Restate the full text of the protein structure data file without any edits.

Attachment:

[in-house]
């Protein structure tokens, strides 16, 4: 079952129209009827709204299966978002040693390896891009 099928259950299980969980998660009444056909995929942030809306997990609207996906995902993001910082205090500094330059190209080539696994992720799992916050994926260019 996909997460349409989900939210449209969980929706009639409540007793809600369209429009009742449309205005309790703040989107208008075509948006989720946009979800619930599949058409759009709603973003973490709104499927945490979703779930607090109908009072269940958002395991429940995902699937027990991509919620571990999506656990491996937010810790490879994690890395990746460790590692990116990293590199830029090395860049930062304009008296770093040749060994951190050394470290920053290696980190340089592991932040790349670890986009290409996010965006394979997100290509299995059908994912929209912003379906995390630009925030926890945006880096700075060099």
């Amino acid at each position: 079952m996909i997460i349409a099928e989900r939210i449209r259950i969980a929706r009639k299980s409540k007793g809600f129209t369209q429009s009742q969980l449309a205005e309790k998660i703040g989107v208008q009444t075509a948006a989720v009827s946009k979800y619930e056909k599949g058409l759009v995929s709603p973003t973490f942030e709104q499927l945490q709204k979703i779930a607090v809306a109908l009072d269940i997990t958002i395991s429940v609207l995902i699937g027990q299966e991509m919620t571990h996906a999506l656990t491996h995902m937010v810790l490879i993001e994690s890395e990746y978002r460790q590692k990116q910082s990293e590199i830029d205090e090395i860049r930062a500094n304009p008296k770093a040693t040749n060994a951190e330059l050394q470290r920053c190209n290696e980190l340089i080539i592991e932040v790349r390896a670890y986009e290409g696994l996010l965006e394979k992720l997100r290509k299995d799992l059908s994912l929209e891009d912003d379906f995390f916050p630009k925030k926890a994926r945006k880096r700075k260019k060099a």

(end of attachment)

[in-house]
């Protein structure tokens, strides 16, 4: 079952129209009827709204299966978002040693390896891009 099928259950299980969980998660009444056909995929942030809306997990609207996906995902993001910082205090500094330059190209080539696994992720799992916050994926260019 996909997460349409989900939210449209969980929706009639409540007793809600369209429009009742449309205005309790703040989107208008075509948006989720946009979800619930599949058409759009709603973003973490709104499927945490979703779930607090109908009072269940958002395991429940995902699937027990991509919620571990999506656990491996937010810790490879994690890395990746460790590692990116990293590199830029090395860049930062304009008296770093040749060994951190050394470290920053290696980190340089592991932040790349670890986009290409996010965006394979997100290509299995059908994912929209912003379906995390630009925030926890945006880096700075060099």
């Amino acid at each position: 079952m996909i997460i349409a099928e989900r939210i449209r259950i969980a929706r009639k299980s409540k007793g809600f129209t369209q429009s009742q969980l449309a205005e309790k998660i703040g989107v208008q009444t075509a948006a989720v009827s946009k979800y619930e056909k599949g058409l759009v995929s709603p973003t973490f942030e709104q499927l945490q709204k979703i779930a607090v809306a109908l009072d269940i997990t958002i395991s429940v609207l995902i699937g027990q299966e991509m919620t571990h996906a999506l656990t491996h995902m937010v810790l490879i993001e994690s890395e990746y978002r460790q590692k990116q910082s990293e590199i830029d205090e090395i860049r930062a500094n304009p008296k770093a040693t040749n060994a951190e330059l050394q470290r920053c190209n290696e980190l340089i080539i592991e932040v790349r390896a670890y986009e290409g696994l996010l965006e394979k992720l997100r290509k299995d799992l059908s994912l929209e891009d912003d379906f995390f916050p630009k925030k926890a994926r945006k880096r700075k260019k060099a």